How much power over Kansas ratepayers does Evergy need?

Can I ask you to do one thing today?

Contact your Kansas House Member and ask them to vote “No” on HB2527. 

If passed the bill would give Evergy unfettered power to recoup cost and depreciation, with many more carve outs and include this cost in rate increase hearings. Guess who pays? If you have electricity at your house, you do.

The language is troubling for transparency as well as creating a new hearing process around the authority of the KCC. Utility rates would be uncontrollable and no process would be left to fight them …
Also known as the Public Utility Cost Recovery Bill, it was introduced in the House Energy, Utility, & Telecommunication Committee at the request of Evergy, so evidently nothing is too far out of bounds for this company to ask of Kansas ratepayers.



  To be a necessary monopoly who has a guaranteed revenue stream without competition in power production and transmission delivery tariffs, one would assume the cards are all ready stacked in Evergy’s favor.  But In the race to control the endless supply of federal government subsidies which are ushering in the new religion of Zero Carbon, Evergy is wasting no time making out their long laundry list of statute changes in HB 2527 that will make sure iots stockholders reap big benefits on the backs of Kansas customers. 

Reading the amended version of HB 2527, it is apparent that not only Evergy’s interests will be served, but also the interests of the Southwest Power Pool’s Integrated Market Place of Renewable Energy (large-scale solar and massive wind turbine fields) that Evergy has been structuring over the last four years.  The bill gives Everge carte blanche over:

•Establishing cost recovery mechanisms for public utilities
•Construction of certain electric generation facilities 
•Revising the determination of rate base, Revising Capital structure
•Revising Return on equity in utility rate proceedings
•Revising the provision of economic development electric rates

Evergy, the necessary monopoly, will assume the role of making sure shareholders are guaranteed an “equitable” return on investment . For ratepayers in Kansas, “equitable” and “just” have replaced “reliable” as well as  “affordable.”  “Reliable and Affordable” was the promise of the federal government to the public back in the 1930s when landowners had to surrender their land for the “public good” in the building of the electrical grid.



House Bill 2527 creates a new section of laws that would allow recovery of 100% of depreciation expense no matter what the KCC would allow.  Get ready for the Zero Tax to go with Evergy’s Zero Carbon according to the allowable deductions utilities can take.  Statements like “account for qualifying electric plants placed into service less retirements of the plants being replaced alludes to construction of facilities, but never elaborates on what they are retiring. Cleaner burning, highly efficient, cheap-to-operate coal plants, maybe?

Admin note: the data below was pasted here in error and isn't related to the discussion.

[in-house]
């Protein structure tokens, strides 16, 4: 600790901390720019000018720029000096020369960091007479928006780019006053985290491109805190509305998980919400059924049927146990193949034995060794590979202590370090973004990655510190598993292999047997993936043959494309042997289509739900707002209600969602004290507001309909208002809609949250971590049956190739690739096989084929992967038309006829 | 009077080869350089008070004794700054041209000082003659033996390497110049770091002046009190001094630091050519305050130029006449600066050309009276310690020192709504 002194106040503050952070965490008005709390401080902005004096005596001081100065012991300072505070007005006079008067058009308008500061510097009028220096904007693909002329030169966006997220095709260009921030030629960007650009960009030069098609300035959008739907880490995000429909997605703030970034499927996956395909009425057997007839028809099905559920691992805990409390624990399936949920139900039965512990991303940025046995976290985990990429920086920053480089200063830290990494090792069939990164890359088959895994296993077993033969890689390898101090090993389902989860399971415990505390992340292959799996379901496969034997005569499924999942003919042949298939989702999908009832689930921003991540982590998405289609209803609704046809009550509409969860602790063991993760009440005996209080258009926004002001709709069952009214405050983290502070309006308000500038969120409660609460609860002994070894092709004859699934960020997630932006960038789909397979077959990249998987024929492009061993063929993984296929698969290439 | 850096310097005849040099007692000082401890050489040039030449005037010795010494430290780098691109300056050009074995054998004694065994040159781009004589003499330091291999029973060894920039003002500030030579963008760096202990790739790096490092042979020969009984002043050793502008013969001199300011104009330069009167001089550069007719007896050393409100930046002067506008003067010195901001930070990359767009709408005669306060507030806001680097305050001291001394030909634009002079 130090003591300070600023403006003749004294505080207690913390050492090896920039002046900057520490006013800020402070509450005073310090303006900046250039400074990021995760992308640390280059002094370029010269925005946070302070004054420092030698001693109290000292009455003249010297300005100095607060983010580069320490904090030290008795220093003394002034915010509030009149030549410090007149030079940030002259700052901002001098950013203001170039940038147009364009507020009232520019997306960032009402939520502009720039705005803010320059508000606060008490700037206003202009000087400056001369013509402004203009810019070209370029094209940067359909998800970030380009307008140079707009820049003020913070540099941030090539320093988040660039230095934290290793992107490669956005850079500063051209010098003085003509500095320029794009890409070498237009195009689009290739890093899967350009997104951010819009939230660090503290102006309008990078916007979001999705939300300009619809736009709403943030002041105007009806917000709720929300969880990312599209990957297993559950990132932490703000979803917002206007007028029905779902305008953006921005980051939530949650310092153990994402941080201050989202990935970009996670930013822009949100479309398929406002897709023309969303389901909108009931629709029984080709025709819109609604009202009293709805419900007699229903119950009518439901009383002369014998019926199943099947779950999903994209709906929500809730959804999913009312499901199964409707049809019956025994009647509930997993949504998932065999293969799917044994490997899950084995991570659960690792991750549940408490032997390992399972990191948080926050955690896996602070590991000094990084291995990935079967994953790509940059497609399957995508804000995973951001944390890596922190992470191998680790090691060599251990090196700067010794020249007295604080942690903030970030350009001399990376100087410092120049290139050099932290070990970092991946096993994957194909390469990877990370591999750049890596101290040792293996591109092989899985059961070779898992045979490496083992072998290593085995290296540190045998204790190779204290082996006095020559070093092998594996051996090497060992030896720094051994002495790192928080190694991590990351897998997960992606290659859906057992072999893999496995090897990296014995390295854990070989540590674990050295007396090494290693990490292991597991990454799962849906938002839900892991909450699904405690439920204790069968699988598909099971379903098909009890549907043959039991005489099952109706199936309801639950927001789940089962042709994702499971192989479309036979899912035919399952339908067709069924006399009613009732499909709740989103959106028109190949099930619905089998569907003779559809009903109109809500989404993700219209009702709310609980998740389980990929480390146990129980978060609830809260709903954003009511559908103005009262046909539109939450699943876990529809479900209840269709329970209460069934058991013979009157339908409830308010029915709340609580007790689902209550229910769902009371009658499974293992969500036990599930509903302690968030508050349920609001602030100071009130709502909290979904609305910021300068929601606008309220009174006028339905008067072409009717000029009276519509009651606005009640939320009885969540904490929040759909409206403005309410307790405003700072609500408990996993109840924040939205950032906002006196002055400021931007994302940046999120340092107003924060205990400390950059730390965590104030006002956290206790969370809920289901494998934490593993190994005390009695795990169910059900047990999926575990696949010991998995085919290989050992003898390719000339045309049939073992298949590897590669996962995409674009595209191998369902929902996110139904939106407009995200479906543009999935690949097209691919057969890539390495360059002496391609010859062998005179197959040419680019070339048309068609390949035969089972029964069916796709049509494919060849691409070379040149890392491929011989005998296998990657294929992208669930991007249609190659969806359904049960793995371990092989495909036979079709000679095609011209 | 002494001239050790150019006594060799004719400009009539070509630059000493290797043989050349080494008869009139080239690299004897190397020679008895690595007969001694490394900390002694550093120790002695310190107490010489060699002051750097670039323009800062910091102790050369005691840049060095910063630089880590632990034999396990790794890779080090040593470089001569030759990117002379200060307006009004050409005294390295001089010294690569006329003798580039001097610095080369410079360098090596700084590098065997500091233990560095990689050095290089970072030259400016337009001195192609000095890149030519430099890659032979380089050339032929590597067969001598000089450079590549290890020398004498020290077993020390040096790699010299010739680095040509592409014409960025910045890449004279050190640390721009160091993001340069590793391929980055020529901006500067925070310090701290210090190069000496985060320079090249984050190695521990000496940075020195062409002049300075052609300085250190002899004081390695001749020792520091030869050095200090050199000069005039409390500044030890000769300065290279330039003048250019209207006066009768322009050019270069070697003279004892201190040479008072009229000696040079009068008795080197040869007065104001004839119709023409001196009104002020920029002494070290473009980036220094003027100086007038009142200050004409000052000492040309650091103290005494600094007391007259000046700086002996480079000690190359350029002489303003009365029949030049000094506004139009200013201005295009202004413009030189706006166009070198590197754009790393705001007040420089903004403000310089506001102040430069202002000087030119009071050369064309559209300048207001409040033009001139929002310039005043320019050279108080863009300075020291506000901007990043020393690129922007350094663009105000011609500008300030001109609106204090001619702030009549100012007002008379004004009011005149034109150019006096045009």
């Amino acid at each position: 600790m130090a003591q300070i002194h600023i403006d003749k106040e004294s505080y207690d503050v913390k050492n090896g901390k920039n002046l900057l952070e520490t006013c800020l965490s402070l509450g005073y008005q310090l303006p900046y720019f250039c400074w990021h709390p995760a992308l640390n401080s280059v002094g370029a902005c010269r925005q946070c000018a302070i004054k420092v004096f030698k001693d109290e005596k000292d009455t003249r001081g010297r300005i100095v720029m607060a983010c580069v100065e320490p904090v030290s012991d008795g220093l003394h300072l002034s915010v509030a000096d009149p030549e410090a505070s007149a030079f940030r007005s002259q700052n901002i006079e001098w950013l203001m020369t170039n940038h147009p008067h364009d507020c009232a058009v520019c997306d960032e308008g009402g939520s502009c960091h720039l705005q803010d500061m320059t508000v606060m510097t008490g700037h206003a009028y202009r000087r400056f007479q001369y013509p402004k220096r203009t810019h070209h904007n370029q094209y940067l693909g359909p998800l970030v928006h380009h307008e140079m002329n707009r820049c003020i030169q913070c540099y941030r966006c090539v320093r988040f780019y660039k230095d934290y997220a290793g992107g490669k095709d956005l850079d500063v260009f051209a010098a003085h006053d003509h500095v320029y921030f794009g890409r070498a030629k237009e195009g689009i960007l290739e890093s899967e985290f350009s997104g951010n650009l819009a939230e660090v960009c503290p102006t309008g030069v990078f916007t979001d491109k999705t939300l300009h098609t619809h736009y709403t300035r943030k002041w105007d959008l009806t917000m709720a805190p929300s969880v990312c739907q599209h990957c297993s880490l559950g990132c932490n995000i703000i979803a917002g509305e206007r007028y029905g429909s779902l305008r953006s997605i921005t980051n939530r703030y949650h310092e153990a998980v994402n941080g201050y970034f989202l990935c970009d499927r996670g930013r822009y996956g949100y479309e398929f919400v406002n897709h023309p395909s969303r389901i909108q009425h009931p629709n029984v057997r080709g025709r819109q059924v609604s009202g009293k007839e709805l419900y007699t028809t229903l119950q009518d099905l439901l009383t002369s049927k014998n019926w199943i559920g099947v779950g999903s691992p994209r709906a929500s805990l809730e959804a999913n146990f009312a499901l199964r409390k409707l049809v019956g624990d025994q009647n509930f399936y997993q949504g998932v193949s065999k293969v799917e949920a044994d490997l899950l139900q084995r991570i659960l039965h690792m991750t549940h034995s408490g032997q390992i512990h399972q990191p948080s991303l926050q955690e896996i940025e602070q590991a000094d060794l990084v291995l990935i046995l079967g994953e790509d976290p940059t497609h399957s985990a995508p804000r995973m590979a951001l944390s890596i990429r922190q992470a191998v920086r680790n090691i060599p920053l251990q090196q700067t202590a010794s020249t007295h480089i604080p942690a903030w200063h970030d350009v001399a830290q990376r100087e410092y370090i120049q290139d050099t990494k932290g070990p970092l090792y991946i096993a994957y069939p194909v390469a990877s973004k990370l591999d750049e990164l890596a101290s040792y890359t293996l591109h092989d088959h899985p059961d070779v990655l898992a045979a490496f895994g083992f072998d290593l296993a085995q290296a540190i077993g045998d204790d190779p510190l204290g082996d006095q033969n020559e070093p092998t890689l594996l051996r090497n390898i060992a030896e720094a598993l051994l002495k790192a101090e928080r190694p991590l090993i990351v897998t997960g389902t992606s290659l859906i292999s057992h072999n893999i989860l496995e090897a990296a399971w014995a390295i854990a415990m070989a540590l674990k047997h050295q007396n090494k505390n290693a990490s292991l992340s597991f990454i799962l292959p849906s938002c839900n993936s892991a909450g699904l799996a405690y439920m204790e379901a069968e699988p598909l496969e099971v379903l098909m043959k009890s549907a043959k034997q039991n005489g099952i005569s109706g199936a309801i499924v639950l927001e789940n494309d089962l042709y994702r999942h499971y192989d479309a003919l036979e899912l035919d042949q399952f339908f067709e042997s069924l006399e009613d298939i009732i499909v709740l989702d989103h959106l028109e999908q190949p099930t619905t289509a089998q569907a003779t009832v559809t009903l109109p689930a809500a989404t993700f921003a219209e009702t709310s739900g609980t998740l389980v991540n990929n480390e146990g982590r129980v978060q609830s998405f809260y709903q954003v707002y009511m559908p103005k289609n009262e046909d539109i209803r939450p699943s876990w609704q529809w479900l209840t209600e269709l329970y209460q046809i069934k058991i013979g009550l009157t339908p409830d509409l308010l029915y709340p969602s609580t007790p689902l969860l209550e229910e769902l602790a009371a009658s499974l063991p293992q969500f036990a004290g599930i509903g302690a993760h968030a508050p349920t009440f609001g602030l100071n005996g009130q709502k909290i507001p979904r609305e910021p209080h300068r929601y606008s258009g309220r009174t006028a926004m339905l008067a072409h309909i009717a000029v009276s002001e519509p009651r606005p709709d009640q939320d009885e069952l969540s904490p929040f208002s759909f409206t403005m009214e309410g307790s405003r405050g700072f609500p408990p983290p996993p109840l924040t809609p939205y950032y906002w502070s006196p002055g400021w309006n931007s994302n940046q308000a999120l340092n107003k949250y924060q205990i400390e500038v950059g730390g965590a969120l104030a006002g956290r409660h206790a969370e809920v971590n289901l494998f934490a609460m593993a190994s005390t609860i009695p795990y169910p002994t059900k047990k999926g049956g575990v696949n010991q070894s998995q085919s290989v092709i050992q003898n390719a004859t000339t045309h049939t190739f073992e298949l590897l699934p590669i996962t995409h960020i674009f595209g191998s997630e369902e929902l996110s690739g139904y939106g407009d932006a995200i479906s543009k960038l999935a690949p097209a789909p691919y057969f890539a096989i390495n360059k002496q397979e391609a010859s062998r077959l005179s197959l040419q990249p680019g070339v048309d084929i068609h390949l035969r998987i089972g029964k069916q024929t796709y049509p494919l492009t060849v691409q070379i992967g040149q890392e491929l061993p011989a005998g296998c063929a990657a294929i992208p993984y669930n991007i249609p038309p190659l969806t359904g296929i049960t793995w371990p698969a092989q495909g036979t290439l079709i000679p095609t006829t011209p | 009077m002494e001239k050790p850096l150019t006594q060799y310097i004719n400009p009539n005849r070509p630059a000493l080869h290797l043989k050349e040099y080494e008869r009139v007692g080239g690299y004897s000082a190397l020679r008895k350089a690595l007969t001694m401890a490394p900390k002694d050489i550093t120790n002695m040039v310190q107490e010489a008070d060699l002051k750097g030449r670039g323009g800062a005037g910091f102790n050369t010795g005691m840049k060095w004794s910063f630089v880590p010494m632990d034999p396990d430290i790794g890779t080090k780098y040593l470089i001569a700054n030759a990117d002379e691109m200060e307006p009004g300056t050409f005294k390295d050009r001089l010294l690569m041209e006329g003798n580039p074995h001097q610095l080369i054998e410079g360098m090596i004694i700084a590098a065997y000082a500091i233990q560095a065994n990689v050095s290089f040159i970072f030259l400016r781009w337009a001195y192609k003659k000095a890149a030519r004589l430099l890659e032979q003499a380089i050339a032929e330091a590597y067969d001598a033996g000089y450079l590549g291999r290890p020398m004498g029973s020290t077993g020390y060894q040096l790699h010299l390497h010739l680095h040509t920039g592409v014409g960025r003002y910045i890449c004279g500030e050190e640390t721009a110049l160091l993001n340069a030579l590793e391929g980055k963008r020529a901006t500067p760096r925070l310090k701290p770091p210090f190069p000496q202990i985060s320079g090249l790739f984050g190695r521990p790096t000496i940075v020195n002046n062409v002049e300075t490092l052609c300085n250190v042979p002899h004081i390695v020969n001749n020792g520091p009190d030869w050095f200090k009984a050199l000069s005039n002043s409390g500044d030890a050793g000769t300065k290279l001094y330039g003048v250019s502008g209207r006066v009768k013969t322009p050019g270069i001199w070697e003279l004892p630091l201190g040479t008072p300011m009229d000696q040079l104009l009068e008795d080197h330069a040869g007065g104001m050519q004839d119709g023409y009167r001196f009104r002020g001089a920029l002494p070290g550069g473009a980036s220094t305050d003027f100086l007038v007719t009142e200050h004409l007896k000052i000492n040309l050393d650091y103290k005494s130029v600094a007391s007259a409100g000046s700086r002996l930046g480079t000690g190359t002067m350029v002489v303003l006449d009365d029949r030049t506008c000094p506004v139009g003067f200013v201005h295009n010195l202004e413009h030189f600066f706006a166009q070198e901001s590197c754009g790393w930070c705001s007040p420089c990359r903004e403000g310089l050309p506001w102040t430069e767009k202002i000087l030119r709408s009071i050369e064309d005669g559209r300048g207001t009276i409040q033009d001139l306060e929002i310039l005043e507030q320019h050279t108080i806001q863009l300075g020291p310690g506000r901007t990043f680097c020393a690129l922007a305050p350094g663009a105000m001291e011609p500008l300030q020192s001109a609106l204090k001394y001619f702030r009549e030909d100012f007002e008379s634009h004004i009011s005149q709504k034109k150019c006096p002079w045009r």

If the bill passed, rate increase requests will now omit the agencies that are in place to create transparency for the public like the  Kansas Corporation Commission. The new cost recovery mechanism would restructure the process of “revising the determination of rate base, capital structure and return on equity in utility rate proceedings”, leaving ratepayers and the Citizens Utility Rate Board neutered once again.

The most concerning statements would be found on Page 5 thru 8 where Evergy would become the NEW Kansas Economic Development Czar, with the power to extend discounts for electric to certain businesses, decide what certain electric generation facilities would be covered or decide location. The bill also proposes construction surcharges where Evergy customers would be on the hook to finance Evergy’s system build out without proper safeguards for ratepayers.

But the striking statements that shine in this bill are the dismissive language used when addressing the Kansas Corporation Commissions and its Authority.  What avenue would be available for ratepayers or property owners to stand up for their property rights or question companies that are operating like rogue agents. The entanglement of rules, regulations, administrative procedures, and unfettered authority by a “necessary utility monopoly” should be greeted by Legislators with a ‘Hell NO.’ 

When it comes to the cost burden each Kansas family would have to carry, that fact was not even a mention in the fiscal notes of the bill.  I encourage this Legislature to Vote NO on HB 2527 and take steps to develop an Energy Plan that fits Kansas. Let’s not roll the dice and gamble the farm away!

Virginia Macha – stand4thelandkansas.com

Virginia Macha is director of Stand For The Land Kansas, a property rights and landowner advocacy organization.

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